Her long and distinguished career reflects a commitment that stretches beyond her administrative capabilities. Her work with the Greater Washington Urban League, Inc.(GWUL), for example, she worked to bridge the divide in education, housing, employment and training, aging services, and environmental awareness. As Director of Environmental Programs, the GWUL sponsored an eight-week career training program entitled “Lead and Asbestos Abatement Entrepreneur Program.” The program targeted male ex-offenders ages 18-35 for a career in asbestos and lead abatement removal. Under her leadership, the Greater Washington Urban League was the sole sponsor of Project WET in the District of Columbia. An international interdisciplinary water science and education program for formal and on formal educators of students from kindergarten through 12th grade, the program provided water education training for 12,000 youth during the school year 2000-01.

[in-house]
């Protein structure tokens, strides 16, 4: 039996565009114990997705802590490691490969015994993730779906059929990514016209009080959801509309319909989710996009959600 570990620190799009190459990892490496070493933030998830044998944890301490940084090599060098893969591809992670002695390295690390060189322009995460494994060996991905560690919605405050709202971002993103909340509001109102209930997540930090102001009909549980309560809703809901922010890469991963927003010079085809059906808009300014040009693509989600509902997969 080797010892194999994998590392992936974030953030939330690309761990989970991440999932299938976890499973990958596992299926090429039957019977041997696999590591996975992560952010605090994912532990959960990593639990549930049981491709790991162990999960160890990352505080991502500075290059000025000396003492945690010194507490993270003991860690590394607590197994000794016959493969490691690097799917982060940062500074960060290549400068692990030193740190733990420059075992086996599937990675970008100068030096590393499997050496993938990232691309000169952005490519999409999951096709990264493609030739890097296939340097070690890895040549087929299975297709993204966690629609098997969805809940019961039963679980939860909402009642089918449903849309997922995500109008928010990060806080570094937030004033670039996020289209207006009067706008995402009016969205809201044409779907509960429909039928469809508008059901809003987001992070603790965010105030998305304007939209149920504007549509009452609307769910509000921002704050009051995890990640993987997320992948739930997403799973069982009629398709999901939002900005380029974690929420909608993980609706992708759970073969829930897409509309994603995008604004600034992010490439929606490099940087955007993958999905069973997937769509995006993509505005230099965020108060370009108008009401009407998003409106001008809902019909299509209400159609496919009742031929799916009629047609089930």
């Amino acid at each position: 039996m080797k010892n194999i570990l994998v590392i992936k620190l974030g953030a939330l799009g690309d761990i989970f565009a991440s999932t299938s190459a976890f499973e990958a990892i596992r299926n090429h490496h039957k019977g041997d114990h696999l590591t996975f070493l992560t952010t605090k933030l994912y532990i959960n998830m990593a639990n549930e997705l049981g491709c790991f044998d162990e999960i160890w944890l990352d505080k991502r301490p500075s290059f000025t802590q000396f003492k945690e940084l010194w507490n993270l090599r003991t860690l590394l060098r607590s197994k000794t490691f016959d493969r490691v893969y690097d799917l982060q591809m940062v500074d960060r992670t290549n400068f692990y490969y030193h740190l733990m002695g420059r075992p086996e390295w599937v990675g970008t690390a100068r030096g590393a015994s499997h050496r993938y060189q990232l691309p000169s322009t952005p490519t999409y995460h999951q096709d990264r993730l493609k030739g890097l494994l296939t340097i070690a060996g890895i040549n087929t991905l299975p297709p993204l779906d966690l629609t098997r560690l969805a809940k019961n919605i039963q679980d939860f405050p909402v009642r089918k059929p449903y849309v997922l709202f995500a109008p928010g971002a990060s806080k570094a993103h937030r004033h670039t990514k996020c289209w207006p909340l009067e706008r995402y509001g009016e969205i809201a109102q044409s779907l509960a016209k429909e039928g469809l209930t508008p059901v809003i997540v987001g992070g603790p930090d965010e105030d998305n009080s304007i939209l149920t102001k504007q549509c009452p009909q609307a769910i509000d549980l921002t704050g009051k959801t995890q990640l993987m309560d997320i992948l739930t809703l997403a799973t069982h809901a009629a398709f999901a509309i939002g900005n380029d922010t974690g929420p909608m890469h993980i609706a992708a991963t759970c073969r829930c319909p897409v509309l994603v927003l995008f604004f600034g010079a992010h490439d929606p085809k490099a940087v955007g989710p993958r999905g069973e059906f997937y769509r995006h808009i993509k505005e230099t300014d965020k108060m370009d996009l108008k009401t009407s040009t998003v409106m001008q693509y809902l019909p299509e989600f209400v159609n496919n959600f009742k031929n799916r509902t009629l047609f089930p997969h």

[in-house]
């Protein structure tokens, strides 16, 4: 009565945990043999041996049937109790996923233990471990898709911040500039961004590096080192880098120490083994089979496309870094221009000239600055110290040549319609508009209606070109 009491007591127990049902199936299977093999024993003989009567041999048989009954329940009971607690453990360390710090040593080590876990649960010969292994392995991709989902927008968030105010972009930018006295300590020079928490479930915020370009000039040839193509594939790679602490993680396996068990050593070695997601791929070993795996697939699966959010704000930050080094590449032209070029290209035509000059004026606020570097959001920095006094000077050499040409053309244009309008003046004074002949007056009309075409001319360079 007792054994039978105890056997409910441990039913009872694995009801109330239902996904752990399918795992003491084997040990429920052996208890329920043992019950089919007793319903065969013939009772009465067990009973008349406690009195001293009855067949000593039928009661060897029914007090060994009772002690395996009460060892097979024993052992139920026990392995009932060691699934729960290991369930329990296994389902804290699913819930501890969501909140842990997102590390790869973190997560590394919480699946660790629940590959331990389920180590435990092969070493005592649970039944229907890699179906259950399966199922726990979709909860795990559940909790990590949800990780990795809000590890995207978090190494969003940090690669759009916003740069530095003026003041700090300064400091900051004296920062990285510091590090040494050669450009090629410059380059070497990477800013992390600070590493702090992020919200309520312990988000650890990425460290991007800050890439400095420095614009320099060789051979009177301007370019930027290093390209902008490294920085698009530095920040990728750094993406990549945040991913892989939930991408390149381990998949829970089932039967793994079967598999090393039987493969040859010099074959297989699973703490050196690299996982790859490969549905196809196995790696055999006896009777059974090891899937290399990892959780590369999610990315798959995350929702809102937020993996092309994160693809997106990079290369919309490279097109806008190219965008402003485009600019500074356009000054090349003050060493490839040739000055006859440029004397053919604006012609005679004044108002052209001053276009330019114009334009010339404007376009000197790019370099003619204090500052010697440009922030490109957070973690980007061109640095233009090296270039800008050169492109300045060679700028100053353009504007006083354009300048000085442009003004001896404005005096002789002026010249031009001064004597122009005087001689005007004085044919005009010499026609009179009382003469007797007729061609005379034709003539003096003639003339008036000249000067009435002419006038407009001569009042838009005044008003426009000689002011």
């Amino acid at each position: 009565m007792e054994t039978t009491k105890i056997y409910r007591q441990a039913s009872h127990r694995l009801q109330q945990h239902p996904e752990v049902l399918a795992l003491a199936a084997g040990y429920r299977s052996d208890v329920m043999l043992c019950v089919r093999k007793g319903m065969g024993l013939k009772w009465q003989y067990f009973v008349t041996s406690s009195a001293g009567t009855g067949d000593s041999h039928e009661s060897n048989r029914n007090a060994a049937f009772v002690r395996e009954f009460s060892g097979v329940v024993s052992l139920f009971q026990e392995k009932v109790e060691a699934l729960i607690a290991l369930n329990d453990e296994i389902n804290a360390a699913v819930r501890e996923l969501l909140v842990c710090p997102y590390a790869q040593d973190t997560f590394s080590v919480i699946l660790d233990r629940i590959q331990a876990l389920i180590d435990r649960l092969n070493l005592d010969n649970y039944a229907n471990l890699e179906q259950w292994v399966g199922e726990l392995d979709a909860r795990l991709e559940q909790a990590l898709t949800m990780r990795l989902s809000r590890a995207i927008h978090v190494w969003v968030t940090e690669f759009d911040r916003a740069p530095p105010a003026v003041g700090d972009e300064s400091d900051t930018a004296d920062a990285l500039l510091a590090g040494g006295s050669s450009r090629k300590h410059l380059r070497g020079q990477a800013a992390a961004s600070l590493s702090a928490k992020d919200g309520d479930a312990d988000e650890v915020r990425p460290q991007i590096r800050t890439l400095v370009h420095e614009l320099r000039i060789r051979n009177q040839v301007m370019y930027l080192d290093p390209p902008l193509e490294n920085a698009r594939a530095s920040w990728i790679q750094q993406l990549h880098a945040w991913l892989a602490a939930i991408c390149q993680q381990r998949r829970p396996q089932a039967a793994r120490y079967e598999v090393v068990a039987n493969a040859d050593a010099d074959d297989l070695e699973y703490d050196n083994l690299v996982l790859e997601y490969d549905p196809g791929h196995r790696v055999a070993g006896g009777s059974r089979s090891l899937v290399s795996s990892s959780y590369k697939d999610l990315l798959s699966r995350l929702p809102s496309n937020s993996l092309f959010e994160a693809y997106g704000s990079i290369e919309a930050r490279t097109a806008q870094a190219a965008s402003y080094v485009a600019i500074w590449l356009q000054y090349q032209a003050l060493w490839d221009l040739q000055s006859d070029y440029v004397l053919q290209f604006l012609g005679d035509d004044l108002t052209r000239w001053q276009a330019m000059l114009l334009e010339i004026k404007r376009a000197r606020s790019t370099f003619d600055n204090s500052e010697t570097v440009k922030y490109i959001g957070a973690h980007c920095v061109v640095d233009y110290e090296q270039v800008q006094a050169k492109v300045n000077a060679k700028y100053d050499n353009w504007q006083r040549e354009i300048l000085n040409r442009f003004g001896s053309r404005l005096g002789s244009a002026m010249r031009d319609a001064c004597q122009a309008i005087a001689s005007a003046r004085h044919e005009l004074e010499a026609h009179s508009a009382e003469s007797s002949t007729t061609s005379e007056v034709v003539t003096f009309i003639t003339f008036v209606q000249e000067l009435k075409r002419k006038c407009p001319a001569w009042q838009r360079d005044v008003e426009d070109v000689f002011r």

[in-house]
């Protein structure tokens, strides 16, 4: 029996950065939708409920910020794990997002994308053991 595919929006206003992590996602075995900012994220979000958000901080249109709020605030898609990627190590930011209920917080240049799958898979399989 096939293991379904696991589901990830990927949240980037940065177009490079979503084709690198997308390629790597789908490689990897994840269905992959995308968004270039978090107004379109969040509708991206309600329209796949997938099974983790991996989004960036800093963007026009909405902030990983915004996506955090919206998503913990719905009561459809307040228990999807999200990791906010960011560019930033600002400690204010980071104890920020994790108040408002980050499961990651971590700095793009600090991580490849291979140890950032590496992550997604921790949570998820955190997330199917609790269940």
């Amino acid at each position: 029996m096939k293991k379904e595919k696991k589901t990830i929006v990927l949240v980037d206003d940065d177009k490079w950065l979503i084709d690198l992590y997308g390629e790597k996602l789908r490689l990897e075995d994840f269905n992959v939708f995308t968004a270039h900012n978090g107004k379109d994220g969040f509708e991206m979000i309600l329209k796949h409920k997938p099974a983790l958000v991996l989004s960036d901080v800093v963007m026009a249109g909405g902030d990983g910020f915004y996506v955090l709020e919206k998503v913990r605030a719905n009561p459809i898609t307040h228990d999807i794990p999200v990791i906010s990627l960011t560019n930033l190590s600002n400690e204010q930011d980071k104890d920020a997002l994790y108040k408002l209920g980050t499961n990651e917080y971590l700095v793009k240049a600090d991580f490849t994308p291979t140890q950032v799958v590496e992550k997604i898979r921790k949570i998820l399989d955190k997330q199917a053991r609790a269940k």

Environmental Education and Training Partnership (EETAP)